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MCC Keith Bryska / Gazette Editior O n April 1, 2013 the Navy Chief Petty Ocers will celebrate their 120th Birthday with several events planned throughout the week. To celebrate this birthday you have to understand what being a Navy Chief is all about. As an enlisted Sailor who is new to our beloved Navy, your rst goal is to gure out what the Navy is all about; how the Navy helps to defend our country. After a few years of working together with your fellow Sailors, youll witness triumphs, failures and the rigors of Navy life. Youll realize that Navy life is not for everyone and that its an honor to be in the Navy. Promotions happen as you learn more about the Navy and your technical eld. Youll realize that when the LPO, LCPO and Division Ocer are on the same page, it has an impact on all Sailors. As you promote, youll be invited into that deckplate triad and eventually, learn that the Chief is the driving force of the division. Eventually you come to realize that the Chief has the potential to simultaneously ensure mission success and positively impact Sailors lives as they serve our country. Youll realize that through tradition and proven success, the Navy has placed this responsibility on Chiefs. Ask any Sailor if they joined the Navy out of an intense feeling of patriotism and few will say, Of course! Ask them why the reenlisted one, two, three or four times and I think youll get a dierent answer. According to NS Guantanamo Bay, Cuba Command Master Chief Ross Cramer, a Navy Chief is an instrumental part of a command and without them the command would not meet its mission. A strong Chiefs Mess is what makes a command succeed. ere was a wise old Master Chief that once told me e wardroom leads us to the battle and the Chiefs Mess ensures we are victorious, I think that says it best, said Cramer. As deckplate leaders, Chiefs know their peoples strengths and weaknesses, and understand what it takes for a Sailor to succeed at any task based on the Sailors capability, this makes the victory OURs! Unlike any other branch of the Armed Forces you are not just an E7, you are a Chief. is requires going through an intense training process that lasts several weeks. is process was once called Chiefs Initiation and later Chiefs Induction. It now goes by CPO 365. is is an instrumental part of becoming a Chief, and when you have completed this process you are then accepted by the Chiefs community. When you are accepted in to this family you understand that its something larger than yourself, you belong to a group, a mess with many sisters and brothers. You now know that if any problems arise all you need to do is pick up the phone and call a nearby Chief and they would be there for you. To put on the khaki uniform and walk in to your oce the following day and for someone to say good morning Chief will make you smile and ll with pride, but you will quickly learn that the uniform youre wearing is not about you it is all about the people you lead and about taking care of the Junior Sailors. e anchors on your collar do not give you entitlements they give you responsibilities. ey mean you are the rst one in the work center and the last one to leave, they tell you that you need to know each one of your Sailors and how to help them in their time of need. Navy Chiefs Celebrate 120 Years Of Proud Heritage Chief Petty Officers Mess on the Battleship Texas, 1900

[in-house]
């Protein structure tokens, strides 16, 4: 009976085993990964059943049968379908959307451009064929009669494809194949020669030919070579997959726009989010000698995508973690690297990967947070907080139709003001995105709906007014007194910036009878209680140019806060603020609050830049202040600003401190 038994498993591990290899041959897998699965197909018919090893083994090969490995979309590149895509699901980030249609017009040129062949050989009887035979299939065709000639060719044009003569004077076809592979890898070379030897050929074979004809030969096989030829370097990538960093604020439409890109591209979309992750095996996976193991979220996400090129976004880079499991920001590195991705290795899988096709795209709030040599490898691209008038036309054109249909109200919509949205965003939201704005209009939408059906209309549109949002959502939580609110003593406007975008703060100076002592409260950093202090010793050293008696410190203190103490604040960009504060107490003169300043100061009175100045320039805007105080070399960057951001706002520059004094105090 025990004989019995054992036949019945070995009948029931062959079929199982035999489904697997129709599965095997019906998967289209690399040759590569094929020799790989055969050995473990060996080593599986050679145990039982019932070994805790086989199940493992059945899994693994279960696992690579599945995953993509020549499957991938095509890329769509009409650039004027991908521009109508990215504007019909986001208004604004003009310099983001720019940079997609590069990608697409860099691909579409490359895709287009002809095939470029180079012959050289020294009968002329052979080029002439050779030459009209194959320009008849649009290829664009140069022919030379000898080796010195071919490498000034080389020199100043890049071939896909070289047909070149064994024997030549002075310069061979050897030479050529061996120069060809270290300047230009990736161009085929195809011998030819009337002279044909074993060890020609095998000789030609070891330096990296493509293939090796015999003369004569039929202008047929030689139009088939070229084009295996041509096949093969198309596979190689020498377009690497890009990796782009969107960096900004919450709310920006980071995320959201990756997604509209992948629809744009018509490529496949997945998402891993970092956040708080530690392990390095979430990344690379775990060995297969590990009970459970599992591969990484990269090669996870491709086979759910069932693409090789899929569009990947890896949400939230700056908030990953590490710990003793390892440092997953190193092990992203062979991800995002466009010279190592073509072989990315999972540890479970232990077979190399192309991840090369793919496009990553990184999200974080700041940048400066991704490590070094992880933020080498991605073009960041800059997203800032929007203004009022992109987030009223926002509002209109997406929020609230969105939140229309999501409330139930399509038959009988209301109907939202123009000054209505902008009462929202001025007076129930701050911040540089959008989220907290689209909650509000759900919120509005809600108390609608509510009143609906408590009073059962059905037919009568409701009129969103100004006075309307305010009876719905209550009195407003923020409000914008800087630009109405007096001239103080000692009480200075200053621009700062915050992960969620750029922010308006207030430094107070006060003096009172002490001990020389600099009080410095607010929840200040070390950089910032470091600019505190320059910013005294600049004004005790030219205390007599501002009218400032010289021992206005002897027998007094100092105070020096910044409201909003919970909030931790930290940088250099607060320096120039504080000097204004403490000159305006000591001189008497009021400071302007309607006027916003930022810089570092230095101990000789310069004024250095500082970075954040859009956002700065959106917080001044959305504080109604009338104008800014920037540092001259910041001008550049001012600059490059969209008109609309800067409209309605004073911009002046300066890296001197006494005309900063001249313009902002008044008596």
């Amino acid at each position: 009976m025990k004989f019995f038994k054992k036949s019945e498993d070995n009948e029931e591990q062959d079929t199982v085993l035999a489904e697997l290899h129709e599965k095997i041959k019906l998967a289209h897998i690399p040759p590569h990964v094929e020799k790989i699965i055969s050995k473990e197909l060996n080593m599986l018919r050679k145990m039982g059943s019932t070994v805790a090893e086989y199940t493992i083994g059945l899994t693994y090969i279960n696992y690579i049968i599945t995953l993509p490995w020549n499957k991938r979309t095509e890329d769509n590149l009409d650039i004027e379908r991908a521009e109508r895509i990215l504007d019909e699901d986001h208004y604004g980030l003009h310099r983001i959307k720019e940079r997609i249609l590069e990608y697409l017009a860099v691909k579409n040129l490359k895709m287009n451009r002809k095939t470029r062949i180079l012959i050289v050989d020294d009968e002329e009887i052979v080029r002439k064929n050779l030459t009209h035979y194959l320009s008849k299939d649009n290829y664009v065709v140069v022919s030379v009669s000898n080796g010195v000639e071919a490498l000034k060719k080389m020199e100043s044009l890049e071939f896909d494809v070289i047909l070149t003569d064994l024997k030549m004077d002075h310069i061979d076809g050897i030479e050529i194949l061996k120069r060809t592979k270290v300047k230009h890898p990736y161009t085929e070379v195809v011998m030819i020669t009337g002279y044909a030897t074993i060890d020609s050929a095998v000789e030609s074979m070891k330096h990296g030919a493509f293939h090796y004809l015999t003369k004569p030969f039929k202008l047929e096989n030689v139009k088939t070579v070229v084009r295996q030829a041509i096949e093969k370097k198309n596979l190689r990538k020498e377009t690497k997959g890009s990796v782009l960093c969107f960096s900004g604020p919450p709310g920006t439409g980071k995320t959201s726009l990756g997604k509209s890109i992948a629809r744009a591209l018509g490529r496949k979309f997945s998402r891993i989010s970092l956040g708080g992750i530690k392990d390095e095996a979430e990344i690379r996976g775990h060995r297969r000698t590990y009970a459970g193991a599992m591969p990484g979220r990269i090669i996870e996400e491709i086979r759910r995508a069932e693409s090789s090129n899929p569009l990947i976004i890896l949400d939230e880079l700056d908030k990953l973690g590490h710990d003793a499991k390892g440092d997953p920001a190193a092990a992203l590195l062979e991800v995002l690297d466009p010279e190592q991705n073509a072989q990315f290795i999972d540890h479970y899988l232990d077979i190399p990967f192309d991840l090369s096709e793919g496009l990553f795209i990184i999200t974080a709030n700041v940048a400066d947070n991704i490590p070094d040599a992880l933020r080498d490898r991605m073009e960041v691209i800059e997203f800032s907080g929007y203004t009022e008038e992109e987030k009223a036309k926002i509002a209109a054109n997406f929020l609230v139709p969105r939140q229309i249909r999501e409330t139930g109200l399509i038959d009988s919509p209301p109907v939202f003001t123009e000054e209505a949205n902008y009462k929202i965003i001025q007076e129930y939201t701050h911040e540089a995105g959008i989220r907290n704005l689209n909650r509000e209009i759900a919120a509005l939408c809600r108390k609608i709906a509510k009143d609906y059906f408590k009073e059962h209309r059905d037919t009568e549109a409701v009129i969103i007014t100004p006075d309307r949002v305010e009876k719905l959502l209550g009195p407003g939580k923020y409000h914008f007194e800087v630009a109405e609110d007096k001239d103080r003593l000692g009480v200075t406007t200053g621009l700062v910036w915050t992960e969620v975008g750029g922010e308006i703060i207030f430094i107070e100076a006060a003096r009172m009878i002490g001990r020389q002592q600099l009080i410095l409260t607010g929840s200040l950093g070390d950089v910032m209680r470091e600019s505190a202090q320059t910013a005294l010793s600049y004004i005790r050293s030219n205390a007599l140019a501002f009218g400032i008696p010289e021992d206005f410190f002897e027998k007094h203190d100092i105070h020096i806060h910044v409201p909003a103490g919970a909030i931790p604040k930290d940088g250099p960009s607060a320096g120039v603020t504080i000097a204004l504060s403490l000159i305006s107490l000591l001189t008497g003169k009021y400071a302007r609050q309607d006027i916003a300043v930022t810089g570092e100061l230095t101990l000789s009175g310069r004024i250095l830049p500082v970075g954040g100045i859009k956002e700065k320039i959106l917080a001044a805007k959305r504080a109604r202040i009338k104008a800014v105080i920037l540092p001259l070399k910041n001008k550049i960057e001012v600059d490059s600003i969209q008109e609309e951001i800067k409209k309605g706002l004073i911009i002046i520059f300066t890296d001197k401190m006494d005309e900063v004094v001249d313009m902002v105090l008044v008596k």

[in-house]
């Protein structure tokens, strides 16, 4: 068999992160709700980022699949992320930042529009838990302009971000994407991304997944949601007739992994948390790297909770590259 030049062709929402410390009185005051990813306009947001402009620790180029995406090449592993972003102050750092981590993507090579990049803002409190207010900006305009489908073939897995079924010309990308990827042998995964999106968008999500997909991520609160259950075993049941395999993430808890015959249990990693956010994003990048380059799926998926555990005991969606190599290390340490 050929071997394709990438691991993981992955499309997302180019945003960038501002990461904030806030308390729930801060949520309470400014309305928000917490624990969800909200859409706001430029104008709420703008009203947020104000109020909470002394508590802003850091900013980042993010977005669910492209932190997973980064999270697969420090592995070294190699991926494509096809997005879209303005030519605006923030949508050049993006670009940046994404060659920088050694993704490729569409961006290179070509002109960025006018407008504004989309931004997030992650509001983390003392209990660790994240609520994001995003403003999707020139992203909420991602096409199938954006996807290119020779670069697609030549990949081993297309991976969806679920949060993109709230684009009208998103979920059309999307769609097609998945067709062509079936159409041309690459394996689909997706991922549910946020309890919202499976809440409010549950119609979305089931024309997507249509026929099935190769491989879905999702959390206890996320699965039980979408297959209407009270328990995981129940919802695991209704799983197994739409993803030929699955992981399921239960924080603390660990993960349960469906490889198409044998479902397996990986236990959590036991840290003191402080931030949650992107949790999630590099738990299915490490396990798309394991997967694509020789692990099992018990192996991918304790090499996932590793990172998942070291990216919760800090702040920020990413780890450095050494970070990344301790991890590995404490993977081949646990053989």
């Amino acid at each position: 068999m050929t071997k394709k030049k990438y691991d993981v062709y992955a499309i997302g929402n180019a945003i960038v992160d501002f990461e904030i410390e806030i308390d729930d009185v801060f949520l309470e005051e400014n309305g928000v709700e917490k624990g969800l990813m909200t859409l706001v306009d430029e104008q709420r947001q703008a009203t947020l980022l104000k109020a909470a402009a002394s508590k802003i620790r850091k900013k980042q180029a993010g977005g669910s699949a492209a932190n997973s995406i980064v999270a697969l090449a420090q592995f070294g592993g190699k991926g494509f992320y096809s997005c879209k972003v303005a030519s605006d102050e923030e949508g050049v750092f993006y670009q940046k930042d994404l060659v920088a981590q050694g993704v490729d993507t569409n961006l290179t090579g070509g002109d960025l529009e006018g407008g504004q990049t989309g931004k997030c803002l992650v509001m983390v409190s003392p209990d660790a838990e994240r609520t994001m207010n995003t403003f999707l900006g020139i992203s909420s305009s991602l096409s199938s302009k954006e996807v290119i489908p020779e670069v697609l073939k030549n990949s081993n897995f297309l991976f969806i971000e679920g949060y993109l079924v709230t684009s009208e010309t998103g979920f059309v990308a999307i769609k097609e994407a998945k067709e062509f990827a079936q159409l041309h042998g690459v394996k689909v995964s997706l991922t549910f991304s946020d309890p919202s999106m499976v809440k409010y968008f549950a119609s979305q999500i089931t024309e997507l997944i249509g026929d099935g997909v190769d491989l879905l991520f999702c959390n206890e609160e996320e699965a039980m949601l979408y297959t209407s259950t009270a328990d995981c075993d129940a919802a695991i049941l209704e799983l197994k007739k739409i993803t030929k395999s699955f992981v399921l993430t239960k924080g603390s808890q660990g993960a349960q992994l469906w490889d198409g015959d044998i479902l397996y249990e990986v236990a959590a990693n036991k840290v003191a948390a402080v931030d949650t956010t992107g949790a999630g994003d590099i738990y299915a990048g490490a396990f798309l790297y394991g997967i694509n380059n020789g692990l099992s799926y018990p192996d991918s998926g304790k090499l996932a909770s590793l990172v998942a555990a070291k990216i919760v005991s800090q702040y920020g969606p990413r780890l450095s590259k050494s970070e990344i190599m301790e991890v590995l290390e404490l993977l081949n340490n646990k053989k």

Yeoman Second Class Curtis Dryman believes it is very important to have a Chief in the work center, without them the communication would not be ecient and progress would not show. Its important to have a Chief because they show us the path to leadership and goals of the Navy. e Chief is the motivation for the Junior Sailors to strive and progress so one day they will be a Chief, said Dryman. Being a Chief shows you have the leadership to train, mentor, and provide expertise to junior Sailors to a better future using the Navy core values Honor, Courage, and Commitment. Many young Sailors and Ocers believe the letters on the anchors of a Chiefs uniform simply read USN, they dont. ey stand for something greater, they stand for teamwork, understanding, leadership, responsibility, compassion, family, honor, courage, commitment and the list goes on. If you ask any Chief they will tell you that they stand for the following. e Fouled Anchor is the emblem of the Rate of Chief Petty Ocer of the United States Navy. Attached to the Anchor is a length of chain and the letters U.S.N. To the novice, the anchor, chain and letters only identify a Chief Petty Ocer of the United States Navy, but, to a Chief, these have a more noble and glorious meaning. e U stands for Unity, which reminds us of cooperation, maintaining harmony and continuity of purpose and action. e Sstands for Service, which reminds us of service to our God, our fellow man and our Navy. e N stands for Navigation, which reminds us to keep ourselves on a true course so that we may walk upright before God and man in our transactions with all mankind, but especially with our fellow Chiefs. e Chain is symbolic of exibility and reminds us of the chain of life that we forge day by day, link by link and may it be forged with Honor, Morality and Virtue. e Anchor is emblematic of the hope and glory of the fulllment of all Gods promises to our souls. e golden or precious Anchor by which we must be kept steadfast in faith and encouraged to abide in our proper station amidst the storm of temptation, aiction and persecution. It is expected of the Chief to know the answer; if he or she doesnt know then they can lean on his brothers and sisters for help and advice. is term has been adopted and known throughout the Navy as Ask the Chief. Chief Master-At-Arms Eddie Perez says ask the Chief is a term Sailors use when answers are needed. By Admin 18 Philadelphia, PA. First Enlisted Woman in the Navy Being a Chief Helping Sailors Senior Chief The Navy has helped me not only become the first female Chief Petty Officer, but has let me become an inspiration to females. Becoming the first female Chief Petty Officer in the United States Navy and paving the road for future generations to serve their country. asking the Chief, Sailors create a means of obtaining proper direction and answers while enabling them to conde in each other. It creates an environment where Sailors see their Chief as approachable and rm but fair. Ask the Chief creates a certain bond between Junior Enlisted and their Chief. ey serve as an advisor not only for professional growth but for personal guidance as well, said Perez. All in all, Ask the Chief is much more than a catch phraseit is needed for the future success of our Navy. Ask any ocer and they will tell you that Chiefs lead from the front and are considered Deckplate Leaders. According to Chief Master-At-Arms Ricky Carter a Deckplate Leader is someone that has clear vision of the commands mission and knows what values they can provide to their team and others in order to reach that goal. It is not someone that continually yells, screams or barks orders from behind their desk but gets out of the oce, knows their people and what motivates them in order to get the job done, said Carter. You need to be a person that is approachable and not the one that everybody is afraid to talk to. For 120 years Chiefs have set the example for junior enlisted because of the experience they have gained through their years of service. So as we continue to lead from the front all I can say is happy birthday! Take this day and celebrate your heritage for tomorrow its all about your Sailors again. Unity, Service and Navigation denition provided from the Goat Locker Continued from page 1 ese individuals have served as Master Chief Petty Ocer of the Navy: NAME TENURE GMCM Delbert D. Black 13 Jan. 1967 01 Apr. 1971 AMMC John "Jack" Whittet 01 Apr. 1971 25 Sept. 1975 OSCM Robert Walker 25 Sep. 1975 28 Sept. 1979 AFCM omas S. Crow 28 Sep. 1979 01 Oct. 1982 AVCM Billy C. Sanders0 01 Oct. 1982 04 Oct. 1985 RMCM William H. Plackett 04 Oct. 1985 09 Sept. 1988 AVCM Duane R. Bushey 09 Sep. 1988 28 Aug. 1992 ETCM John Hagan 28 Aug. 1992 27 Mar. 1998 MMCM James L.Herdt 27 Mar. 1998 22 Apr. 2002 CNOCM Terry D. Scott 22 Apr. 2002 10 Jul. 2006 CMDCM Joe R. Campa Jr. 10 Jul. 2006 12 Dec. 2008 FLTCM Rick D. West 12 Dec. 2008 28 Sept.2012 MCPON Michael D. Stevens 28 Sept. 2012 Present